Scott McLaughlin on the perfect Pukekohe lap
One of the standout performers at last year's ITM 500 at Pukekohe was Kiwi Scott McLaughlin. He talks us through a flying lap of the Grand Old Dame of New Zealand race tracks.
I don't want to give too many secrets away, but here goes.
A flying lap starts quite early from the hairpin. You have to carry enough speed across the last couple of corners to make sure you're carrying enough speed down the front straight.
It's crazy bumpy into Turn One and the car is moving around everywhere, going nuts. You brake about 50m out, go down a gear and grab the throttle early, riding the kerb a little, which will hold you in the corner.
Next is the quick combination of Turns Two, Three and Four, a tough part of the track you have to get right for a good sector-one time. At Turn Two, you take a lot of kerb, getting up on to two wheels and dropping into second gear. The next two, especially Turn Four, are vital to get right so you can carry as much speed on to the long back straight as possible.
You have to watch you don't get too much of the saw-tooth kerbing coming out of Turn Four because it can wear out the tyres quickly. You also have to make sure your shift changes are nice and clean.
At the 150m mark, you brake for the new complex of Turns Five, Six and Seven. There's new pavement down there and the car feels different and a bit slippery. You take a bit of kerb through Five and then can get quite narrow for Six because there's a lot of camber to hold the car in. You can set yourself up for a pass at the Hairpin (Turn Eight) here and through Seven.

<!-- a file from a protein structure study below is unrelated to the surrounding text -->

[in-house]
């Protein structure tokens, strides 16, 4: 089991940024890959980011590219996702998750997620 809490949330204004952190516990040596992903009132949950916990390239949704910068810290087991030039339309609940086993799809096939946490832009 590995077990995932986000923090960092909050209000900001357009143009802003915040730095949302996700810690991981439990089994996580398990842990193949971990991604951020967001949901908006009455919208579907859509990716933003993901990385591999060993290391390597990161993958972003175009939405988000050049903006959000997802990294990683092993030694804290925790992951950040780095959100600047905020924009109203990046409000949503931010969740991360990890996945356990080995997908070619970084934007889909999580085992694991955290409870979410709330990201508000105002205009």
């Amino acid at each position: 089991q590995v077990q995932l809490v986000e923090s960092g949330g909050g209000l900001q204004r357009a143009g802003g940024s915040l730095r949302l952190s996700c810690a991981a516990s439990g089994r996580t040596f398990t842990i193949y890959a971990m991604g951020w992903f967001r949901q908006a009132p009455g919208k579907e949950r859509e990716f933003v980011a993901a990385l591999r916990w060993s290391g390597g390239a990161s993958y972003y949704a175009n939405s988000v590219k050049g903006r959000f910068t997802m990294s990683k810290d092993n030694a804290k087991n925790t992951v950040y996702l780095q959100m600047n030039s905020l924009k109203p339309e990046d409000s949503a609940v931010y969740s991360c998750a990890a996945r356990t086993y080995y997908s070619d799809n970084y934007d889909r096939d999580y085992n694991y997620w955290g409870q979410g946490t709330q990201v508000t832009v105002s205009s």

The Hairpin, you can take a hundred different ways. You can turn in late, early or anywhere in between and take it in either first or second gear. The trick is to get through it as fast as possible and look after the tyres. I normally go in quite high and cut the corner late and I'm normally in first gear.
Coming off the Hairpin, you have to go easy on the throttle so you don't chew up the tyres. Turns Nine and Ten are pretty much flat out and then there's just a short jab on the brake heading into Turn 11.
Your car has to be set up the best it can to get up and over the mountain quickly. It's a hard place to get through fast and under control, especially if you're a Kiwi leading the race. You come around there and the crowd is going mad, which can be distracting.
It's probably one of my favourite pieces of track in the championship. On a quality lap, you're just hanging on in there, just being a passenger. That's pretty much it for a lap and then you do it all again.
As told to Eric Thompson, NZ Herald.